Lesson 16 – Arm & Hand Signals

    This is another language for the military – just like sign language for the deaf and brail for the blind – there is one method, learn it. It allows personnel to communicate regardless of spoken language barriers. It is essential in maintaining noise and light discipline. When you are moving and don’t want to be detected, stealth is essential. Once contact is made, yell loudly to communicate – it has a psychological effect on your opponent.

    There are many more arm and hand signals, these are the basic ones required for MILSIM. In a squad everyone should remain within visual sight of each other. When you see a signal, repeat it so everyone in the squad knows what’s going on.

    1. Attention – arm straight up and waiving from side to side. This means, “Hey, look at me I have something to tell you.”

    2. Assemble on me – arm straight up and moving in a circular pattern. This means, “Move to my location I have something to tell you.”

    3. Increase speed or rush – fist pumping up and down. This means, “Move faster!”. Normally this is used when crossing a danger area or to have someone catch up.

    4. Enemy in sight – weapon pointed in direction of enemy. This means, “I see the enemy over there.” Most operational units have adapted this signal and turn the weapon upside down to eliminate any confusion on the message.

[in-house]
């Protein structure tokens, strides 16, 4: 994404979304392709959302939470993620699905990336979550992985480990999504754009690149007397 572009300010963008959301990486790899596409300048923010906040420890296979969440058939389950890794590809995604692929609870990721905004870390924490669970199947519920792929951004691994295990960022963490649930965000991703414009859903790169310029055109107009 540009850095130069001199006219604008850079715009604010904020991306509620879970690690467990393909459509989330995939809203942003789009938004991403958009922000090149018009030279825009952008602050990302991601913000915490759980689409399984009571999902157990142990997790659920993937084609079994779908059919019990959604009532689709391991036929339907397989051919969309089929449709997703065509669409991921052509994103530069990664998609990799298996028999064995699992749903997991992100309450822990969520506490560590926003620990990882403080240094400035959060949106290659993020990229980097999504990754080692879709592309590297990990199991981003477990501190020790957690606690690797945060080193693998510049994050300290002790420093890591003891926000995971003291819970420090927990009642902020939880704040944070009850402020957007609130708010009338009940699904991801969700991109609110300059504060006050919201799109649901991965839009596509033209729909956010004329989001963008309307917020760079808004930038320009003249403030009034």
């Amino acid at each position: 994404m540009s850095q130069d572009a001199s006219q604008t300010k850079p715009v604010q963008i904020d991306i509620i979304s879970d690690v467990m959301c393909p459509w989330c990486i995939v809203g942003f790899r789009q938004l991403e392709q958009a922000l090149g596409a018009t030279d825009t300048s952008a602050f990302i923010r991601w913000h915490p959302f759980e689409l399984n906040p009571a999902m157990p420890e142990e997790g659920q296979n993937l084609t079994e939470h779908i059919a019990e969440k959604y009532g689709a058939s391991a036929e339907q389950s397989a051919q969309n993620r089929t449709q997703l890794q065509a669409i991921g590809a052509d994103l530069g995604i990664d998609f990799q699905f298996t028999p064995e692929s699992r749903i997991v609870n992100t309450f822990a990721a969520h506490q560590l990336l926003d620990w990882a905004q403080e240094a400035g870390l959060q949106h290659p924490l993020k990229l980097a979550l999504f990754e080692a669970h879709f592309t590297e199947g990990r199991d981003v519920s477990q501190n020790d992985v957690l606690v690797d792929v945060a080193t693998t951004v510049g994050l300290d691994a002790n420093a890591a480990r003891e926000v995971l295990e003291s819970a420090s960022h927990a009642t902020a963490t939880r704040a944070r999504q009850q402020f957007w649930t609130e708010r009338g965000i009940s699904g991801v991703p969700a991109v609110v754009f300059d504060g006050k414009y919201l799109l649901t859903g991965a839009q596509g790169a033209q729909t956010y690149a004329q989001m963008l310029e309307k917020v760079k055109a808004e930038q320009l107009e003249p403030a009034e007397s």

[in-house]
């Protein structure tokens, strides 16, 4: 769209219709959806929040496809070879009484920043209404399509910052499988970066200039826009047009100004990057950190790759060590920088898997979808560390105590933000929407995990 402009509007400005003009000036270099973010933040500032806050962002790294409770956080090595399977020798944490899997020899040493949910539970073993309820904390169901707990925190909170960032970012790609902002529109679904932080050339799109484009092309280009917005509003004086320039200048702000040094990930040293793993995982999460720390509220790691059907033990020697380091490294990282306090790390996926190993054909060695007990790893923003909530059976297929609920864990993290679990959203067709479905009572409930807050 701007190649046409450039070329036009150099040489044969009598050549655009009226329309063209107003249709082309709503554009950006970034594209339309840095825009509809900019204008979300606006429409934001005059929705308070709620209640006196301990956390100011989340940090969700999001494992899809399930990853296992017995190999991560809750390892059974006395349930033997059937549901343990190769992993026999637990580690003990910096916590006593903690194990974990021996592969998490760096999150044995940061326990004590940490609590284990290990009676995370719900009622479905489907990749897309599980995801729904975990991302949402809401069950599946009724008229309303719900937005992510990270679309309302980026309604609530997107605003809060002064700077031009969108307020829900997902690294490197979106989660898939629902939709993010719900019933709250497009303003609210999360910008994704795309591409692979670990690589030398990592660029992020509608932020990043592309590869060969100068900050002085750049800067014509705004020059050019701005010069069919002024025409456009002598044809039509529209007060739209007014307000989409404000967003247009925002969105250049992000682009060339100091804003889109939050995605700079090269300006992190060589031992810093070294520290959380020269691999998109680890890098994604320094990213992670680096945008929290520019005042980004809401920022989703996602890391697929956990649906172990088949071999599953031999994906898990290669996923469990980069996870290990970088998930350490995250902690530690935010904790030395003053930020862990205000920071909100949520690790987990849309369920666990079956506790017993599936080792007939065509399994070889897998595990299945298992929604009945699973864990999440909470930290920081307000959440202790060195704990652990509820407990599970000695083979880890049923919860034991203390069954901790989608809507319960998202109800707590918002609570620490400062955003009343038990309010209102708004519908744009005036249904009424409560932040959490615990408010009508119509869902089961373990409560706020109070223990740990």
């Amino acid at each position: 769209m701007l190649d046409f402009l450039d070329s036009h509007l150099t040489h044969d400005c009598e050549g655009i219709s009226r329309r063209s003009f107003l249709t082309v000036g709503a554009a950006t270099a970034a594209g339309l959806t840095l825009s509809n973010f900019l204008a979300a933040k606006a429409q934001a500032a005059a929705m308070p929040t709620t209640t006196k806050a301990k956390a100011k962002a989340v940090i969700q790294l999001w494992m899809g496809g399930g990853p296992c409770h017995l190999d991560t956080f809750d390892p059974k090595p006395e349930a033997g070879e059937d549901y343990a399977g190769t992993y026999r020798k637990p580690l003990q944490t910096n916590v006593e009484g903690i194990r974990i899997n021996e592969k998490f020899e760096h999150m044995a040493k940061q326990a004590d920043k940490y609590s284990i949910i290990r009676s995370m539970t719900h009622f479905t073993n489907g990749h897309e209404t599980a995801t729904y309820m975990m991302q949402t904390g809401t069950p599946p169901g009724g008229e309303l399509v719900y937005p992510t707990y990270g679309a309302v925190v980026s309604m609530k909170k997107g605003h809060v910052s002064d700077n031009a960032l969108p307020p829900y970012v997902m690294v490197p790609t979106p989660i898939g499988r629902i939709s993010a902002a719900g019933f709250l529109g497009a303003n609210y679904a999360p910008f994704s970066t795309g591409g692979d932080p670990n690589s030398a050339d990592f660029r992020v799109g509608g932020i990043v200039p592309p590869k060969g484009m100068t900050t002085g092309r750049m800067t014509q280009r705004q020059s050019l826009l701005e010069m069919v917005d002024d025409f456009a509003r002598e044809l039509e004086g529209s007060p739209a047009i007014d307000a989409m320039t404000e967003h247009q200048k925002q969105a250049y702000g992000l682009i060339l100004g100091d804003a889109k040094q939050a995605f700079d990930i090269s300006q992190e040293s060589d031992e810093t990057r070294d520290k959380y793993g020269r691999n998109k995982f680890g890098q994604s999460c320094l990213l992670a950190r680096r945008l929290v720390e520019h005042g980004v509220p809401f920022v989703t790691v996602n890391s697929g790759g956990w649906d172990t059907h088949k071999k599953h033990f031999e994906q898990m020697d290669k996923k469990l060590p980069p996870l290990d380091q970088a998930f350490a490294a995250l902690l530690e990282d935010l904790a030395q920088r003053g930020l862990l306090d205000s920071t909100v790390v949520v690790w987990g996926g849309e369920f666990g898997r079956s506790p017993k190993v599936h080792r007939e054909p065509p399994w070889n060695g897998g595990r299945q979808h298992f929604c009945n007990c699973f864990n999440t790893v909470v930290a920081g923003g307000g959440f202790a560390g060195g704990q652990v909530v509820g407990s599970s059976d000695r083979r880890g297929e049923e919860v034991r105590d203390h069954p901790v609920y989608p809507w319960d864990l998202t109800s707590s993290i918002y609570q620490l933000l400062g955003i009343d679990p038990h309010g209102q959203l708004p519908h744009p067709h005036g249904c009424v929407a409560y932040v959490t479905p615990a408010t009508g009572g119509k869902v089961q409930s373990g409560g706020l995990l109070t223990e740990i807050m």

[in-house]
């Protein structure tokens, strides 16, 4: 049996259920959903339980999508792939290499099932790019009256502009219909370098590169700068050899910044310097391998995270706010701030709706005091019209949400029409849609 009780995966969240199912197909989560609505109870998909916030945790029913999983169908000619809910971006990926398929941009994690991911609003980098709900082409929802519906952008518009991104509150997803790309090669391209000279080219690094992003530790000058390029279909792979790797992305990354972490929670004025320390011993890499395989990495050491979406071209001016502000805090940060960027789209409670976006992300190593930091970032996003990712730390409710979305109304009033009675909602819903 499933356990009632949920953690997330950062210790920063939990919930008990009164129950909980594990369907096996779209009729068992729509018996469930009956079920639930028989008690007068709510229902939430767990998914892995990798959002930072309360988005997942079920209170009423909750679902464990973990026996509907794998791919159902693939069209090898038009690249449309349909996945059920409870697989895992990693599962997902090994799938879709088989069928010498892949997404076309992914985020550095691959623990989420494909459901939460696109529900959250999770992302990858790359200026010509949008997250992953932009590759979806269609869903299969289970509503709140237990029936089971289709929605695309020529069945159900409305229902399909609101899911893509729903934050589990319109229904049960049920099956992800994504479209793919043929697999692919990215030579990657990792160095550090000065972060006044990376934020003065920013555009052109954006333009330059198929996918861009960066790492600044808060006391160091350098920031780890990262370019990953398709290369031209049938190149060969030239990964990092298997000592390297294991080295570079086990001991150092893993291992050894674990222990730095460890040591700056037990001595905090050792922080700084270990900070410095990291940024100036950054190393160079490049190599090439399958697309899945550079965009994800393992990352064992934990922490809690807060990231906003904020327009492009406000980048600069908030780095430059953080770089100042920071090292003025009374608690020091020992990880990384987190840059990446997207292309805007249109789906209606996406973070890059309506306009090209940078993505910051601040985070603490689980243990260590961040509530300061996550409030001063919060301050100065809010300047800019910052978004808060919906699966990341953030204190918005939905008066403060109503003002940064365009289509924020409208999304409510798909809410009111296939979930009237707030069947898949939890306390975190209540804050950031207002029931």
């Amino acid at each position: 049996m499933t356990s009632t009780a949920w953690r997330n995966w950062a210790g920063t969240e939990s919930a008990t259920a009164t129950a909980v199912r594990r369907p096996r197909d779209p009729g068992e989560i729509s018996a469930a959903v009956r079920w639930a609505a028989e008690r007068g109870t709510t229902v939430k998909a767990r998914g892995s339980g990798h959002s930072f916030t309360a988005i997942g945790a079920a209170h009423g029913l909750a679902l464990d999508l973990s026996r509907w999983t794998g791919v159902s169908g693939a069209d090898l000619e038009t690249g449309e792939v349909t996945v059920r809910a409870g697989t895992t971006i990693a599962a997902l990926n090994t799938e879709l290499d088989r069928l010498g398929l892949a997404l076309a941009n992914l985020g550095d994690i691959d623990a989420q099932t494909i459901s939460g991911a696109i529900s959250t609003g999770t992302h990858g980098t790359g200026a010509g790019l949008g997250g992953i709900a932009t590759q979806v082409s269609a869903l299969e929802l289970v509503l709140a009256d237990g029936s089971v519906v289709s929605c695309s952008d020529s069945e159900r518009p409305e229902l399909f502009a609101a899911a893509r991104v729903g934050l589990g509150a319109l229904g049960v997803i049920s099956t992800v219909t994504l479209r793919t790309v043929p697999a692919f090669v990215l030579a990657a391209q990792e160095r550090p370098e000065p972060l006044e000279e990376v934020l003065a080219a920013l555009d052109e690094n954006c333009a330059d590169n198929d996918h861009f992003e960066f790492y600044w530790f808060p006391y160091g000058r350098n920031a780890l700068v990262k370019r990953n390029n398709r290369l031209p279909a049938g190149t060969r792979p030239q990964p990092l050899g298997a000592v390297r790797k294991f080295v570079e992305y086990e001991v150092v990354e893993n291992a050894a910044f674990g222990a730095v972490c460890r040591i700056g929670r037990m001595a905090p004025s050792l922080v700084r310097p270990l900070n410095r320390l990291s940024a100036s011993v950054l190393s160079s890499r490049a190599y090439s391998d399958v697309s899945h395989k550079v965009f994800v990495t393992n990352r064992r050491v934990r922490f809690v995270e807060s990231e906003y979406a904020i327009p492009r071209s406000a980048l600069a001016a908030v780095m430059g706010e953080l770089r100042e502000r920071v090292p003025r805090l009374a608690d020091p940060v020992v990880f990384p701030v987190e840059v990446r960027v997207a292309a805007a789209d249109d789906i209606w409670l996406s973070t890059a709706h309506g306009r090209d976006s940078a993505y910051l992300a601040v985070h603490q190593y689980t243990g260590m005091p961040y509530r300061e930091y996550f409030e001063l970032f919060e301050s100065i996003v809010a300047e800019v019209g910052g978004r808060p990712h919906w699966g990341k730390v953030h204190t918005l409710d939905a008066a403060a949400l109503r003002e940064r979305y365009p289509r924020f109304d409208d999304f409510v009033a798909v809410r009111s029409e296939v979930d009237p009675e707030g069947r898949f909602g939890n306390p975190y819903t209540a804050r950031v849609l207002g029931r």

5. Take cover – arm straight out to side and moving up and down. This means, “Get down, take cover.”

    6. Head count – hand tapping the back of head. This means, “I want to make sure we still have everyone, send up a head count.”

    7. Danger area – arm held horizontal with a slashing motion across throat. This means, “I see a danger area.” Remember back to OCOKA – a danger area is when you could be in the enemy’s observation and fields of fire.

    8. Freeze – fist held up and stationary. This means, “Stop moving IMMEDIATELY.” The thing we all look for in tactical operations is movement. This signal is used when you see the enemy and they haven’t spotted you yet. If the whole squad would suddenly take cover, that amount of movement could give your position away. When enemy contact is less likely, it can also be used to indicate HALT.


    The following two hand signals are useful in squad tactics and have been used by students in many classes. They have been adapted from the sign language alphabet.


    1. File formation – sign language for the letter B, hand flat with fingers extended and together. This means, “The terrain or vegetation is narrowing, move into a file formation.”

    2. Wedge formation – sign language for the letter Y, thumb and pinky extended with middle fingers rolled down. This means, “The terrain or vegetation is opening up, move into a wedge formation.”







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